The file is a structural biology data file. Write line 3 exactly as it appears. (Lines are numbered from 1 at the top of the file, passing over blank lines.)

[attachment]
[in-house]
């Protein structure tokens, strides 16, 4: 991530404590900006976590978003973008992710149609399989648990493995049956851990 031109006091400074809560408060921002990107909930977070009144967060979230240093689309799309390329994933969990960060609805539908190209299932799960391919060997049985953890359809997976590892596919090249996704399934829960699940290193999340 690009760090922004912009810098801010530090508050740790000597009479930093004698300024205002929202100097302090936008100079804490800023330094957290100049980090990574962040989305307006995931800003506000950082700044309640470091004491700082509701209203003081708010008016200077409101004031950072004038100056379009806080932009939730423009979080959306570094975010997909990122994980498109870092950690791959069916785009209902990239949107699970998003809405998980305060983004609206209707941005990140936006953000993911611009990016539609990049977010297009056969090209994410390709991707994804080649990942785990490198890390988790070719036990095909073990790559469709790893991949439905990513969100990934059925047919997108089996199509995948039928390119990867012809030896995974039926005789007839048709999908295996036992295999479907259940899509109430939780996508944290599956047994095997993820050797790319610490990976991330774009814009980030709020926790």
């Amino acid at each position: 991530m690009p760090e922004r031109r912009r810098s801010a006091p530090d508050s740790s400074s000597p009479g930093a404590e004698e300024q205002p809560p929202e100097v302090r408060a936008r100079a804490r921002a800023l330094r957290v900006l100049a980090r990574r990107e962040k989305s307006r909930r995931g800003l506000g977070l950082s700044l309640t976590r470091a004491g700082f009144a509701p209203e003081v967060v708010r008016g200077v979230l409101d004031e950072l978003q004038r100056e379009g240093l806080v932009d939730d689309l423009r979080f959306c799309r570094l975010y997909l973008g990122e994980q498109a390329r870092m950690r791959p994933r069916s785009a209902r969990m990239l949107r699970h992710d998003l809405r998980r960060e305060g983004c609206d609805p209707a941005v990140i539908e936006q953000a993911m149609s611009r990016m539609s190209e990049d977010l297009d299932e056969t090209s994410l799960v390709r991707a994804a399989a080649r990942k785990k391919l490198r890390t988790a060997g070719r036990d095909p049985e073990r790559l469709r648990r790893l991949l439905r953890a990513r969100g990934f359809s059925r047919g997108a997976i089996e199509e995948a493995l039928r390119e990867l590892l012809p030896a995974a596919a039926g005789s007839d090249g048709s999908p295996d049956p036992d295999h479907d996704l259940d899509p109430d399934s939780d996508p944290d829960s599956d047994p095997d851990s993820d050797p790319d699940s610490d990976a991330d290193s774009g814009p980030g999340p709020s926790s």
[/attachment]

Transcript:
């Amino acid at each position: 991530m690009p760090e922004r031109r912009r810098s801010a006091p530090d508050s740790s400074s000597p009479g930093a404590e004698e300024q205002p809560p929202e100097v302090r408060a936008r100079a804490r921002a800023l330094r957290v900006l100049a980090r990574r990107e962040k989305s307006r909930r995931g800003l506000g977070l950082s700044l309640t976590r470091a004491g700082f009144a509701p209203e003081v967060v708010r008016g200077v979230l409101d004031e950072l978003q004038r100056e379009g240093l806080v932009d939730d689309l423009r979080f959306c799309r570094l975010y997909l973008g990122e994980q498109a390329r870092m950690r791959p994933r069916s785009a209902r969990m990239l949107r699970h992710d998003l809405r998980r960060e305060g983004c609206d609805p209707a941005v990140i539908e936006q953000a993911m149609s611009r990016m539609s190209e990049d977010l297009d299932e056969t090209s994410l799960v390709r991707a994804a399989a080649r990942k785990k391919l490198r890390t988790a060997g070719r036990d095909p049985e073990r790559l469709r648990r790893l991949l439905r953890a990513r969100g990934f359809s059925r047919g997108a997976i089996e199509e995948a493995l039928r390119e990867l590892l012809p030896a995974a596919a039926g005789s007839d090249g048709s999908p295996d049956p036992d295999h479907d996704l259940d899509p109430d399934s939780d996508p944290d829960s599956d047994p095997d851990s993820d050797p790319d699940s610490d990976a991330d290193s774009g814009p980030g999340p709020s926790s």